"The Story of an Hour" is a very economical story, with little action or dialogue. Do you see this economy as a strength or a weakness? Explain.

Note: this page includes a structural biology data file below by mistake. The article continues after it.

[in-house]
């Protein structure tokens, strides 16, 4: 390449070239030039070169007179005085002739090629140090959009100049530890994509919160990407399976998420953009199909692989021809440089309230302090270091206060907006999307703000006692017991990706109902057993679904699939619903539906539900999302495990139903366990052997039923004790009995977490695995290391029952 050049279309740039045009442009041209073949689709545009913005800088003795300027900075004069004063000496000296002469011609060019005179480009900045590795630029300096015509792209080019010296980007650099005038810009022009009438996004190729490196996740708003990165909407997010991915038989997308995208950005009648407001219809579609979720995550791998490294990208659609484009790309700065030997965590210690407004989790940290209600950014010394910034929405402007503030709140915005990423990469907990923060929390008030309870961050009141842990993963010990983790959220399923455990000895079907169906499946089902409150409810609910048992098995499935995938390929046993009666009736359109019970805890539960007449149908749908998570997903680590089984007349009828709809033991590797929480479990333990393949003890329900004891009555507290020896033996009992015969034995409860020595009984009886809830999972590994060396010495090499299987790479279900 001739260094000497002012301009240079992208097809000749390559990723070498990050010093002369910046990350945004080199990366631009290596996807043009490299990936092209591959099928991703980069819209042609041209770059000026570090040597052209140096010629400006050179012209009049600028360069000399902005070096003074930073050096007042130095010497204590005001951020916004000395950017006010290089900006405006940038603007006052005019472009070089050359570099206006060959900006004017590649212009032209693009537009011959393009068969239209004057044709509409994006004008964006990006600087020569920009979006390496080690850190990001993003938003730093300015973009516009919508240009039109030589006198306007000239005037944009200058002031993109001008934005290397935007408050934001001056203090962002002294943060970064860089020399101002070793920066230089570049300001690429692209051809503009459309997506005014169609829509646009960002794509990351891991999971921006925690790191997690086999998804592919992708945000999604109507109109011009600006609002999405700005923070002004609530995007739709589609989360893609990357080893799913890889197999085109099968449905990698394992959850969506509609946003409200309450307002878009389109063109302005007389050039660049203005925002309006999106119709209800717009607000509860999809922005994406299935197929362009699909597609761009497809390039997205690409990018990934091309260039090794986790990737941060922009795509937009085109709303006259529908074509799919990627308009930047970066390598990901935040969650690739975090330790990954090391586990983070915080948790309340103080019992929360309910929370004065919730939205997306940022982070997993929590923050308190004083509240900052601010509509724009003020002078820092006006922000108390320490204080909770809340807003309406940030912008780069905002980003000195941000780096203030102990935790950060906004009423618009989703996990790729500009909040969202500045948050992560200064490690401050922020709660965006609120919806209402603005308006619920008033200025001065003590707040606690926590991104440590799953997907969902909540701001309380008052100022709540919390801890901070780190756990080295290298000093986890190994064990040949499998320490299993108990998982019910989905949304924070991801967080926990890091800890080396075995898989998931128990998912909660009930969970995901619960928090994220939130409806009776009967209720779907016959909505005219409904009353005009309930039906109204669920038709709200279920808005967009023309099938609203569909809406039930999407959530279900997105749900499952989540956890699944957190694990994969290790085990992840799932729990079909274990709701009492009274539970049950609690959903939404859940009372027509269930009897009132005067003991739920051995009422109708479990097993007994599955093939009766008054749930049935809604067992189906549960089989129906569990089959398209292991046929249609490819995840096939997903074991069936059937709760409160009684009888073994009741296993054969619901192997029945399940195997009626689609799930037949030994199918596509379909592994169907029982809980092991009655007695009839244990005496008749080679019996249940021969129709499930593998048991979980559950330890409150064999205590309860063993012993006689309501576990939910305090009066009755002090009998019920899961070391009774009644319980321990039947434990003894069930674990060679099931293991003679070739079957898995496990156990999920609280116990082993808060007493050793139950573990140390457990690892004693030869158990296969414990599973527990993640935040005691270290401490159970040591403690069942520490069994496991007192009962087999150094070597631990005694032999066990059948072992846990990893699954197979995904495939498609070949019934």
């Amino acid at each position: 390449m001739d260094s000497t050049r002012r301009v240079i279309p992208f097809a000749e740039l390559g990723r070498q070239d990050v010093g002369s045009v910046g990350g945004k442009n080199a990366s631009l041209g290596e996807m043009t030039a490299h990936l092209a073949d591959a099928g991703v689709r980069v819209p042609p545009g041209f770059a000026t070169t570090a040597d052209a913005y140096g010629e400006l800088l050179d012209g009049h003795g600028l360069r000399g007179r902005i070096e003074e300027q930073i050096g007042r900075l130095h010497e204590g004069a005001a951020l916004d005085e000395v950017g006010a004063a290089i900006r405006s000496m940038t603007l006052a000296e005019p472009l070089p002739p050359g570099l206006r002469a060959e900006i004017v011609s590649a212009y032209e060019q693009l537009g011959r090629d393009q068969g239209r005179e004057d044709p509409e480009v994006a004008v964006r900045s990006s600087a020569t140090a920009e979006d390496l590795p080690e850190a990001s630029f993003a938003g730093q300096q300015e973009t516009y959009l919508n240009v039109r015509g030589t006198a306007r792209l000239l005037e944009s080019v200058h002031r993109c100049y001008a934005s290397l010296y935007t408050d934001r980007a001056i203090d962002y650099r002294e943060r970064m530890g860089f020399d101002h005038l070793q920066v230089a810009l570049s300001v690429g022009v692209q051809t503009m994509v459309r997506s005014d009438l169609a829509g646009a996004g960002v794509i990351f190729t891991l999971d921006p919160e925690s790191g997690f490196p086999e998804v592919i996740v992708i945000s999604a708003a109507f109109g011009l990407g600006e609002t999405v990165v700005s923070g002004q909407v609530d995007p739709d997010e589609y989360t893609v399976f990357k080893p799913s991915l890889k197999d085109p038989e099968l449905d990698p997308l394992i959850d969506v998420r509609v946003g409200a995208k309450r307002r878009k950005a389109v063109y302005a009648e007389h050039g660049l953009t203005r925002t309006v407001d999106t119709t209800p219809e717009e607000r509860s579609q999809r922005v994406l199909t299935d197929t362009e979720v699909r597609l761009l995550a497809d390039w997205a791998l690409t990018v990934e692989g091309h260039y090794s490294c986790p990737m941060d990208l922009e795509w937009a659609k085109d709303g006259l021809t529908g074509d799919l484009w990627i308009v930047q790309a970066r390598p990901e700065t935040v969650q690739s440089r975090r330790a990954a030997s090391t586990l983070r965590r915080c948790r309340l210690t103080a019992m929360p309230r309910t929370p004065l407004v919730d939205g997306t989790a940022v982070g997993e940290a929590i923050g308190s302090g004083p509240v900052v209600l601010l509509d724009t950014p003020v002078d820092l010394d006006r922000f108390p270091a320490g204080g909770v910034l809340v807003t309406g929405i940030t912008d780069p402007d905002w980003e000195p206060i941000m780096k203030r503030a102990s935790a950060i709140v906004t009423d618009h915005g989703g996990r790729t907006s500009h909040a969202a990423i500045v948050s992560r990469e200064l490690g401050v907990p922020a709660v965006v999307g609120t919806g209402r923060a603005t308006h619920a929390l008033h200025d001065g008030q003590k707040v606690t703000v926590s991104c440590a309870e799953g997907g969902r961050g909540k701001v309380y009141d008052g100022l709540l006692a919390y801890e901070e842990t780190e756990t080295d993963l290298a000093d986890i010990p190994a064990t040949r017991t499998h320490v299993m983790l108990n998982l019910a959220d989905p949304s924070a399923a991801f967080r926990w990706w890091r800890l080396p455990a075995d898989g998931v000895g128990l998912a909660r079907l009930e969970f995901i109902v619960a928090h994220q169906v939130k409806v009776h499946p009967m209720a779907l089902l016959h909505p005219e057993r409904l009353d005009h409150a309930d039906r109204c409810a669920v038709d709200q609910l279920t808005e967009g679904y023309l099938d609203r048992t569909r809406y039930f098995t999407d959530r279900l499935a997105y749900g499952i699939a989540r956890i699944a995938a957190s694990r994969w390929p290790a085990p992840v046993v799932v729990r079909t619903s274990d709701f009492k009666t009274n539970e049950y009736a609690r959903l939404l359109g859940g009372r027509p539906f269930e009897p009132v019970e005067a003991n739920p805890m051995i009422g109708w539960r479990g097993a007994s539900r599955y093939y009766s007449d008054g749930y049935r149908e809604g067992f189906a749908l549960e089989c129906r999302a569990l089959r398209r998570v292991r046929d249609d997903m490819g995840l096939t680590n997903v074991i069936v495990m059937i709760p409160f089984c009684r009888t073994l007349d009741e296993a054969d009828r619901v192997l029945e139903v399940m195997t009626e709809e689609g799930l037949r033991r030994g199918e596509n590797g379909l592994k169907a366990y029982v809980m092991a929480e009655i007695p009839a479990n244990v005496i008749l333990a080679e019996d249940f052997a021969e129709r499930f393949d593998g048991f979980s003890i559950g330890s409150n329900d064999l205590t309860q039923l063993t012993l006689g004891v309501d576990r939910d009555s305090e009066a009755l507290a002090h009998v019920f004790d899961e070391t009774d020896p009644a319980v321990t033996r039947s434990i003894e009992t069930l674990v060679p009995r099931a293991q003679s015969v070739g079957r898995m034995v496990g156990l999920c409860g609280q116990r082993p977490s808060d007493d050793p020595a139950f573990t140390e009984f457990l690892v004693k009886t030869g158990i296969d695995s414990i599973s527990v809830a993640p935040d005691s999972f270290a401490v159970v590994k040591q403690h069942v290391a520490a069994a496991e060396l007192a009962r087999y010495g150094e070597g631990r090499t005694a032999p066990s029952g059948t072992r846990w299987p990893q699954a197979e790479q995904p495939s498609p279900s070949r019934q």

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It is interesting how the other economically weaves this story together over a simple phrase. To unify the story under a central theme, Chopin both begins and ends with a statement about Louise Mallard's heart trouble, which turns out to have both a physical and a mental component. In the first paragraph of "The Story of an Hour," Chopin uses the term "heart trouble" primarily in a medical sense, but over the course of the story, Mrs. Mallard's presumed frailty seems to be largely a result of psychological repression rather than truly physiological factors. The story concludes by attributing Mrs. Mallard's death to heart disease, where heart disease is "the joy that kills." This last phrase is purposefully ironic, as Louise must have felt both joy and extreme disappointment at Brently's return, regaining her husband and all of the loss of freedom her marriage entails. The line establishes that Louise's heart condition is more of a metaphor for her emotional state than a medical reality. I think this is a brilliant way to join the different threads of the story while keeping the tone, mood and plot simple.